Normally, I get up every morning and write for four or five hours, so that’s only 30-ish hours a week—not really full time. I also coach writers at a local college about eight hours a week. And I still sub in the local schools once in a while because I still need a kid fix now and again. Right now, I have been waiting five months for my editor in London to finish editing my latest novel in the Jem series (Jem, a Foreigner in Philadelphia), so I have been working on a mystery novel, a novel about trolls, and on short stories. I’m delighted to report that I just had two stories accepted for publication, one by Black Dandy (New Zealand) and one by New Myths.com. A third story made the long list in an inaugural competition sponsored by The Woolf of Switzerland—I’ll hear about that one in early February.

What parts of the writing career do you enjoy the most/the least?

In the last two years before I retired, I got up two hours before work to write—but I always had to quit and get ready for school. Now, it’s an immense joy to be able to get up and go straight to my desk with a cup of coffee and work without having to stop. Honestly, I don’t dislike anything: I love the research, I love crafting a story, and I love editing. I feel so blessed to be able to do what I do.

What parts of your former career do you miss/not miss?

I miss the kids. As I said, I still sub now and again because kids are refreshing—and I fall right back into “I truly see and appreciate you” mode when I’m with them. Kids know if you really care about them or not. I do care. I always will.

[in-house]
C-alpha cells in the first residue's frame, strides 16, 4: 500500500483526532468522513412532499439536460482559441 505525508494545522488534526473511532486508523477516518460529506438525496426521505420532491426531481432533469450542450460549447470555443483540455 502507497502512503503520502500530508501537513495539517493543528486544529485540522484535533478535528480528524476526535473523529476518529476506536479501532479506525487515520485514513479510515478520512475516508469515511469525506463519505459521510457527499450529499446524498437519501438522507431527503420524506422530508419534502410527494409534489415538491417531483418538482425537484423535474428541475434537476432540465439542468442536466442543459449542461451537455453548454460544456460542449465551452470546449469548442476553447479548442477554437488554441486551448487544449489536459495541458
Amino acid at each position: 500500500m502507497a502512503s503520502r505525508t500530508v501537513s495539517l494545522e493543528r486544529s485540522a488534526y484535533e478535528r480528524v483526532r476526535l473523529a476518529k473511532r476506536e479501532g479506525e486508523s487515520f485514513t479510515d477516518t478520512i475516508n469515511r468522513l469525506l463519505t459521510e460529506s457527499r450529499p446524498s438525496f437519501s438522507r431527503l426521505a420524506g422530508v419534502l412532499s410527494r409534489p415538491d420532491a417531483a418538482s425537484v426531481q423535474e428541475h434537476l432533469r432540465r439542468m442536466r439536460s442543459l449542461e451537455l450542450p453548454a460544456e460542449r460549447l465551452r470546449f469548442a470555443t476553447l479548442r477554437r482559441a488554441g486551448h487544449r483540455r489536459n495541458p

I do not miss the incredible amounts of time I spent grading papers. I do not miss interacting with difficult parents who apparently birthed little gods and goddesses rather than human children. I do not miss being demonized in the press and the resultant political crippling of my profession.

Do you have any regrets?

I regret not getting up at 4 a.m. years earlier.

What advice would you offer other second career writers?

My advice is simple: START. Just start. Don’t spend weeks or months looking for the perfect pen, perfect office chair, perfect time of day, perfect routine, perfect time of life. Don’t say, “I’ll start tomorrow” because you may not get tomorrow. If you want to write, write NOW. I wonder what I might have produced if I had developed those hundreds of story ideas I had over the years that I jotted down on bits of paper I subsequently lost. Or the stories I made up for my son on the fly at bedtime; one year, I made up a 24-chapter story about an elf whose adventures led up to Christmas Day. Oh, how I wish I’d written down that story! What other marvelous stories never got written, and never will get written, because I didn’t put them down on paper? Please, dear reader, pick up one of your slips of paper and WRITE THAT STORY TODAY.

Many thanks, Deb. Wish I had the exposure to classics that you’ve had – although I doubt I could have handled a group of high school students! Wishing you success with your next Jem novel.

FOR MORE ON READING & WRITING HISTORICAL FICTION follow A WRITER OF HISTORY (using the widget on the left sidebar)

M.K. Tod writes historical fiction. Her latest novel, TIME AND REGRET was published by Lake Union. Mary’s other novels, LIES TOLD IN SILENCE and UNRAVELLED are available from Amazon, NookKoboGoogle Play and iTunes. She can be contacted on Facebook, Twitter and Goodreads or on her website www.mktod.com.